“I decided to combine my two passions, technology and cars and make an electric car that can prove the electric motor is much better even on the racetrack. Not just city cars for boring stuff, but to show people that the future will be interesting — that one day when petrol is gone and you only have electric cars in the world, you won’t have to compromise in terms of performance, speed or (how) far (it can go).”
While he was still in high school, Rimac bought a lime green BMW for less than €1000 and began modifying it with new parts. “I couldn’t wait to pull out (the motor) and put batteries and electric motors inside instead of the gas engine,” Rimac says. After several years of rebuilding and alteration, Rimac set a world record with his car, which became the fastest accelerating electric car in the world. The car is still recognized in the Guinness Book of World Records for the fastest quarter mile by an electric vehicle.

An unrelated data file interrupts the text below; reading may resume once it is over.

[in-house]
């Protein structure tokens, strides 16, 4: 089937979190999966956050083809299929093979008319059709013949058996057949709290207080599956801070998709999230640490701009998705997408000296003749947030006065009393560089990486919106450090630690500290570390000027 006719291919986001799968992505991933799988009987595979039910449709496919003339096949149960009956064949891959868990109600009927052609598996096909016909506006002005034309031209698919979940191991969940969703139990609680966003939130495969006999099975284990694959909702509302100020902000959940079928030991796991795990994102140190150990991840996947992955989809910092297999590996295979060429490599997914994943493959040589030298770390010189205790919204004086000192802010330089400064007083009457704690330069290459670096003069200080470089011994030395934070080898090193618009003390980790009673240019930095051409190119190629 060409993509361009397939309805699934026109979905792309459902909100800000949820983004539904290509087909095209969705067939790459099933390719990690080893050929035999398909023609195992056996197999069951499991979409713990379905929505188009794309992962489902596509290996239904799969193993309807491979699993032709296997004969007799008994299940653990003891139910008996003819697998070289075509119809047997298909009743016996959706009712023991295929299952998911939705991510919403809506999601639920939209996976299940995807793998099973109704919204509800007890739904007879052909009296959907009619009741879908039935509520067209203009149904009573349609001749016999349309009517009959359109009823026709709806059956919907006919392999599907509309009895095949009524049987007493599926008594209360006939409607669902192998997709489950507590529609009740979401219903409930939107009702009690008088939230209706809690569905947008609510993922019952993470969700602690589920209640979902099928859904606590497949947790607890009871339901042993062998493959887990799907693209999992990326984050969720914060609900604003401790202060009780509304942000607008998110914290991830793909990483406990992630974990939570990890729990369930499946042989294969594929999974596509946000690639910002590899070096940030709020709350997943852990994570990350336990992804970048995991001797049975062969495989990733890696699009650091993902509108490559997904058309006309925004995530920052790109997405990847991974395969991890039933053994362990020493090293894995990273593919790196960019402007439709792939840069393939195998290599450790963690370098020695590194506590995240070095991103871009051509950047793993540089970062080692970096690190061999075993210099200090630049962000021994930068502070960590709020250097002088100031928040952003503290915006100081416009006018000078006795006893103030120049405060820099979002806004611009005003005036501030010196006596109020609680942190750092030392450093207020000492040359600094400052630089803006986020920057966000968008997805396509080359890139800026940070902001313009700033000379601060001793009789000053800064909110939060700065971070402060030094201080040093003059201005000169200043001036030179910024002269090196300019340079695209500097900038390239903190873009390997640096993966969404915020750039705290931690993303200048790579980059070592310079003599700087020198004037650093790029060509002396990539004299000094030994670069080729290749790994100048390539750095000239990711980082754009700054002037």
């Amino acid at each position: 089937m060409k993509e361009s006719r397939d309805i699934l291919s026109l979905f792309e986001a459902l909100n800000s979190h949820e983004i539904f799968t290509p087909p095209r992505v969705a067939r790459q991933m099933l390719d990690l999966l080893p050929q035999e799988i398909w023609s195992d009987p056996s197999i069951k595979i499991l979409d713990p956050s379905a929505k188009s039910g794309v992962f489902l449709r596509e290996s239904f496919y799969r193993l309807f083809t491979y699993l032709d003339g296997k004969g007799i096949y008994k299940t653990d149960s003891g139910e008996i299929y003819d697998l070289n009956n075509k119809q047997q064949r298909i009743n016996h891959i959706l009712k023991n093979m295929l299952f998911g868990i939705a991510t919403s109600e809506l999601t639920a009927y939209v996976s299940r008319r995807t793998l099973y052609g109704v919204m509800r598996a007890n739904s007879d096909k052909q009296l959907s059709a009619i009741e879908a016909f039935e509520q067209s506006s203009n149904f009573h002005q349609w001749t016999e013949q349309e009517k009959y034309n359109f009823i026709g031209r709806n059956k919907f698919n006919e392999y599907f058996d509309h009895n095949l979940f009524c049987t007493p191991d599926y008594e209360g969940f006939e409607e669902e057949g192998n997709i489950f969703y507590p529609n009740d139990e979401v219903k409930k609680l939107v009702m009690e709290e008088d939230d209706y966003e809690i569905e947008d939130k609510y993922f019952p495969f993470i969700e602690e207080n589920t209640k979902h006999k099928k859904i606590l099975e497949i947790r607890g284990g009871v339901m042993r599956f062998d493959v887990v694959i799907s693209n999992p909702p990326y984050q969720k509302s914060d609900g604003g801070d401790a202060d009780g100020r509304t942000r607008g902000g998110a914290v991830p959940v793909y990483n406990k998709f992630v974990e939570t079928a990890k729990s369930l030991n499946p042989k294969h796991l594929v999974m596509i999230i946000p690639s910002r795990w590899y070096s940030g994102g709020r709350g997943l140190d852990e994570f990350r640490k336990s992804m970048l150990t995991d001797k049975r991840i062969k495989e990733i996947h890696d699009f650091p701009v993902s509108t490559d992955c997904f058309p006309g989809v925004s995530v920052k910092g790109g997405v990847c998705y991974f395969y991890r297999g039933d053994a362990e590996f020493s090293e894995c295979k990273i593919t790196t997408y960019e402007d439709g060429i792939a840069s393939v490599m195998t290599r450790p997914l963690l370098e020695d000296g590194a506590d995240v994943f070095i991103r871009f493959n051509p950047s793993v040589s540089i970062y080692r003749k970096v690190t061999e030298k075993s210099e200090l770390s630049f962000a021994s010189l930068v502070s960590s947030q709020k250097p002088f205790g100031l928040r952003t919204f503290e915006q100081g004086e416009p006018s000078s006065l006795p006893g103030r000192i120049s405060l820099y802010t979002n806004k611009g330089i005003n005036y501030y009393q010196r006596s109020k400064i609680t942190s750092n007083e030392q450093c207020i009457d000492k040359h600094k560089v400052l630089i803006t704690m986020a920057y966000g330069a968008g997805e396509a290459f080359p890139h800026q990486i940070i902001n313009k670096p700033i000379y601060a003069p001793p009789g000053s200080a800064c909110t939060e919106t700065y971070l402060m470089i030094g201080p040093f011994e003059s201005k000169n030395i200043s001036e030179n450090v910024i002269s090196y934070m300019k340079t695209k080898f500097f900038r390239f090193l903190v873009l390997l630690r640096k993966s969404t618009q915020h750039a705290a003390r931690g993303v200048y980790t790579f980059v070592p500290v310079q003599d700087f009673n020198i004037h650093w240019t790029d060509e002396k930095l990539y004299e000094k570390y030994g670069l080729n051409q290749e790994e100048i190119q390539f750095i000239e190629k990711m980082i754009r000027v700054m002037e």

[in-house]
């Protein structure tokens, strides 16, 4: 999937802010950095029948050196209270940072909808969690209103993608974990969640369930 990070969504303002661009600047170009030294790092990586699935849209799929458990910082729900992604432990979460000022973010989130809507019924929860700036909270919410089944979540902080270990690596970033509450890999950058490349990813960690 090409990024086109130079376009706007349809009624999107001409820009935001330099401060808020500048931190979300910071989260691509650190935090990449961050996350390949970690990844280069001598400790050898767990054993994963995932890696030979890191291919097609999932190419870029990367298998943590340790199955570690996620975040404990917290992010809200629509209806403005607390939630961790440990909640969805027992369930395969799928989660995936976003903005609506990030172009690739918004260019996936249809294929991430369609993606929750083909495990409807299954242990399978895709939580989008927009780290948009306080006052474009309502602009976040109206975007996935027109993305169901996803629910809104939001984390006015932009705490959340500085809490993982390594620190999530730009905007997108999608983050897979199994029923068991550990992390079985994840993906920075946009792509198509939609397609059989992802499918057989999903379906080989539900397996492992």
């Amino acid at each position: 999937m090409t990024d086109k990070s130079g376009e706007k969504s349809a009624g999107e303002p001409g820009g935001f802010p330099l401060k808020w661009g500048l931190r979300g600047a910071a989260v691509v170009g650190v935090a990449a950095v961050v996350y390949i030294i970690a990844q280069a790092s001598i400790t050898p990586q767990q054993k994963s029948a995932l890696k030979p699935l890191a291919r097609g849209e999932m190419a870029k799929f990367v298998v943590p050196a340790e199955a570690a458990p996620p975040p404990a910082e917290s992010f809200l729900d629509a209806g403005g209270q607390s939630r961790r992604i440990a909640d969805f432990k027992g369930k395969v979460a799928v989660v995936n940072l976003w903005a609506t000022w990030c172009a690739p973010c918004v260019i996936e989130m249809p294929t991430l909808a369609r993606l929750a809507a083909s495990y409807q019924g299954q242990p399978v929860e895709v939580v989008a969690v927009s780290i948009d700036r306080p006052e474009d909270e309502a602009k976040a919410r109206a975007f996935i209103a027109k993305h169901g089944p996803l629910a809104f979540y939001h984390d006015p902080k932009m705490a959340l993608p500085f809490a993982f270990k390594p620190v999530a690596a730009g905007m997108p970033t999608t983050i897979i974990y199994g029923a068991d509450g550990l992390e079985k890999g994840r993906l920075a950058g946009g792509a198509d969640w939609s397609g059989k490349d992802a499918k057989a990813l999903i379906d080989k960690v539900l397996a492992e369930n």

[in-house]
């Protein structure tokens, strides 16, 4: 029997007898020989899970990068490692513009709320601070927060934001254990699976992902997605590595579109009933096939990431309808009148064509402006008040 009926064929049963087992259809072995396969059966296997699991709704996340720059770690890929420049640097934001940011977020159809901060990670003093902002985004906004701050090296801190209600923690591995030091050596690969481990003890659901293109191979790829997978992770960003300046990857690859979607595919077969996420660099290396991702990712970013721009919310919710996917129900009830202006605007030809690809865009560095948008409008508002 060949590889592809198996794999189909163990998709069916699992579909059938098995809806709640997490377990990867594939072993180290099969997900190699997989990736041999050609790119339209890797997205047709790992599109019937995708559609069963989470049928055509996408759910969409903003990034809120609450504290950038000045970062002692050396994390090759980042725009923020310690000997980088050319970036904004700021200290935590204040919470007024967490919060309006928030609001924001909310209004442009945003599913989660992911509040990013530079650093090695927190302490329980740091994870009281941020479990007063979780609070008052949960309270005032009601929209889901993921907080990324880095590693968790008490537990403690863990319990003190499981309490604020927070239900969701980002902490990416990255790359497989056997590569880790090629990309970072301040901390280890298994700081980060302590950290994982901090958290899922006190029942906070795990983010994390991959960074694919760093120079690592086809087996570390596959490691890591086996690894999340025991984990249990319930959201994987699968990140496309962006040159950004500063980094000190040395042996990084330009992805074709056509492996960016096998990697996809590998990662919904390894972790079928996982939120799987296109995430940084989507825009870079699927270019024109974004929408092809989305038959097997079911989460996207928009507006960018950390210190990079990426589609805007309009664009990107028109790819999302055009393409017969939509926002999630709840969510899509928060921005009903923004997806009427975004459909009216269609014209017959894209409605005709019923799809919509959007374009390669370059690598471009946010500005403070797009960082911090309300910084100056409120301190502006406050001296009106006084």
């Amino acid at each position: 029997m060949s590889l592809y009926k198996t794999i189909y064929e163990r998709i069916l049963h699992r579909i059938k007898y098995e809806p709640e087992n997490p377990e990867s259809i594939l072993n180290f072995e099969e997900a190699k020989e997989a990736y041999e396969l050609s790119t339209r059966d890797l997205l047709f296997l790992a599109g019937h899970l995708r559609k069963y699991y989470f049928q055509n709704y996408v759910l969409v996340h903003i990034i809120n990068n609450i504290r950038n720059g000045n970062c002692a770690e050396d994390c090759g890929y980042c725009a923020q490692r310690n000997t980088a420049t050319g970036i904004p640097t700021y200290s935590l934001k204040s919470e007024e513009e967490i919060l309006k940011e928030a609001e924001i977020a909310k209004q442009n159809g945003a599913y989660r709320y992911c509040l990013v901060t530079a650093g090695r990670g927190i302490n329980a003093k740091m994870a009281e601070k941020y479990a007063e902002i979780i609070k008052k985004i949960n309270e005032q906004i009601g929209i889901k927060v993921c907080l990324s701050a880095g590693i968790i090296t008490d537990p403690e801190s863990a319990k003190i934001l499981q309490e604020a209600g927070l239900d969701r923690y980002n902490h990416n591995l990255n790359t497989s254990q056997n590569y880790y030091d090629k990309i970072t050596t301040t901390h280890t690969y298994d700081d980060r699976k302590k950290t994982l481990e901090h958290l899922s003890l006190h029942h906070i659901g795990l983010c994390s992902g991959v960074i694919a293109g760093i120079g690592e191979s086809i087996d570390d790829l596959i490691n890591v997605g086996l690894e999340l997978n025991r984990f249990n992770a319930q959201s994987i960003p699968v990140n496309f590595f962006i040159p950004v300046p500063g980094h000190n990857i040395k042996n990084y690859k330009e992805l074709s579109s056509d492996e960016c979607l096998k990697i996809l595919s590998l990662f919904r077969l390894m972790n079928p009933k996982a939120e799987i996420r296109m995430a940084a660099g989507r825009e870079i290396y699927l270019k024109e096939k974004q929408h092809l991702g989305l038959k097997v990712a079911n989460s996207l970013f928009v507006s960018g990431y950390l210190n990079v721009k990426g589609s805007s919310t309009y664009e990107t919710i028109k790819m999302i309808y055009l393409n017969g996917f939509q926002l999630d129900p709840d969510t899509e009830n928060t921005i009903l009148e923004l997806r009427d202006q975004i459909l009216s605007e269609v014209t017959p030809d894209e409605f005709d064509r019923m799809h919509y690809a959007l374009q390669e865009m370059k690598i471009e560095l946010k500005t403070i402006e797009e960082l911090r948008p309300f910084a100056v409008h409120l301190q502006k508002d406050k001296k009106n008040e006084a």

After setting five separate world records with his modified BMW, Rimac began to work towards building his very own car from scratch. He enlisted the help of the highly-regarded young car designer Adriano Mudri, and began work on the Concept_One.
Now Rimac is turning his dream car into a reality on a shoestring budget: “In the car industry, it’s common to design a new car with 1 billion to 5 billion dollars. But, most of those cars carry over components from previous versions — engines, gear boxes and stuff. We had to design a car (including) the whole technology under the skin, (while) the company itself didn’t have a desk to put a computer on. And we did all that with less than 0.1% of the budget which is usual in the car industry,” Rimac says.